Better economic growth and strong competition in industrialised countries determine the global insurance market in 2015

12:00 AM CEST 2015/05/04

In 2015, the global insurance market will benefit from an improved economic climate in industrialised countries. However, strong competition in property-casualty insurance and the continuing low-interest-rate environment with its effects on life insurance are suppressing expected premium growth, even if the low interest rates there particularly affect income.

Munich. This year, nominal premium growth is expected to be 3.2% (3.0% when adjusted for inflation), which is approximately the same as that forecast for the global economy in Munich Re’s current Insurance Market Outlook. Next year, nominal growth is likely to be 4.3% and correspond roughly with the level of 2015 when adjusted for inflation (3.0%).

Competition is on the increase for property-casualty business in industrialised countries in particular, whereas this year and next year primary insurance premiums in emerging markets are likely to grow by just under 7.5% on average (6.5% adjusted for inflation). In life insurance, premiums in industrialised countries are only expected to grow by around 3% (just over 2% when adjusted for inflation) by 2016. Emerging markets will also remain the growth engine for global life insurance, even if the era of double-digit growth rates looks to be drawing to a close.

“The global economic environment will improve this and next year, even if growth expectations in emerging markets weaken”, commented Michael Menhart, Munich Re’s Chief Economist. “In industrialised countries in particular, competition and the low-interest-rate environment are hitting earnings and profits in the insurance market. Despite a slight weakening, growth prospects for the insurance industry in the emerging markets of Asia, South America and Africa remain good.”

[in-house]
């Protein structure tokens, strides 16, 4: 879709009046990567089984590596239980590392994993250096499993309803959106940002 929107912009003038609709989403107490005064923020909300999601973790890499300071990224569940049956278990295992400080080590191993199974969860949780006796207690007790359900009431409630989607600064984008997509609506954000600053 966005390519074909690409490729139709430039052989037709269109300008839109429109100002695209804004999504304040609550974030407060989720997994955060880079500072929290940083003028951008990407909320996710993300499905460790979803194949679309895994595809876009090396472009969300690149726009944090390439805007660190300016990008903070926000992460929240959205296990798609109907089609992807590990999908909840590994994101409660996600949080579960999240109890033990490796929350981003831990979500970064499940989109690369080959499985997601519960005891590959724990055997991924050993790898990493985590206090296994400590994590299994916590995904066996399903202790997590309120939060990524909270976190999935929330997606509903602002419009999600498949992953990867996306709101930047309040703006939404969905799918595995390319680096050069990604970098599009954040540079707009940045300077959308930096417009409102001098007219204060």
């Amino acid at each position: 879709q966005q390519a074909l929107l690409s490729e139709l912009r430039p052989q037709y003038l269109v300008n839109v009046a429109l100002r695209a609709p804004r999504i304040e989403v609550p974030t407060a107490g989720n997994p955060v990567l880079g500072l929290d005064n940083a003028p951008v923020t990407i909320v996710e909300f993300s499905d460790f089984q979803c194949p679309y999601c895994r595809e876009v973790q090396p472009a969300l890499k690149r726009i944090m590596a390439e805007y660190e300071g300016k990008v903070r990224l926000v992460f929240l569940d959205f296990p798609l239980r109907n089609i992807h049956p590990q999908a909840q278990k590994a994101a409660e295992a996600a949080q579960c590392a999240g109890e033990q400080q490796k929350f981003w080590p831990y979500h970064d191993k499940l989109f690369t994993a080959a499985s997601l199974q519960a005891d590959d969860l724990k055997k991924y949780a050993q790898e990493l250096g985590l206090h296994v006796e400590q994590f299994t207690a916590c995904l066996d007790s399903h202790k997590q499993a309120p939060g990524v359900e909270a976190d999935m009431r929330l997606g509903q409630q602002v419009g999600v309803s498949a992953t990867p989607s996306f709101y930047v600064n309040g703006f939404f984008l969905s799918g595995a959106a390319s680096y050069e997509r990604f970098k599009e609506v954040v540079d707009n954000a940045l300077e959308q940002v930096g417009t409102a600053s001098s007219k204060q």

Long term up until 2025, growth in property-casualty primary insurance will remain slightly below that of the economy overall. Premiums in life insurance may grow more strongly than anticipated because there is a high demand for old-age provision in ageing societies, and because increasing prosperity is the driving force behind life insurance business in emerging markets.

In the period up to 2025, 41% of absolute premium growth in property-casualty insurance will come from emerging markets, far more than previously. In life insurance, this figure will be even higher at 44%. In 2025, the largest primary insurance market will still be the USA, followed by China, which will oust Japan and the United Kingdom to third and fourth places in the ranking of the largest insurance markets.

“Transferring a higher share of risks to insurers helps people and makes economic sense. The world is still significantly underinsured”, said Nikolaus von Bomhard, CEO of Munich Re. “The spectrum of underinsurance ranges from insufficiently covered liability risks in industry to uninsured natural catastrophe losses in emerging markets. For broadly diversified international insurance groups in particular, the global insurance market thus offers great potential for profitable growth.”

Disclaimer
This press release contains forward-looking statements that are based on current assumptions and forecasts of the management of Munich Re. Known and unknown risks, uncertainties and other factors could lead to material differences between the forward-looking statements given here and the actual development, in particular the results, financial situation and performance of our Company. The Company assumes no liability to update these forward-looking statements or to conform them to future events or developments.
We use cookies on our websites to improve your experience as an internet user, and to optimise our online services. They comprise cookies that are required for technical purposes, and without which the website functionality could not be guaranteed. We also employ cookies to carry out statistical evaluations of the reach of our websites. These evaluations are anonymised. You can find further information on the cookies we use, and ways to object to the use of cookies for statistical evaluations, in our cookie guidelines.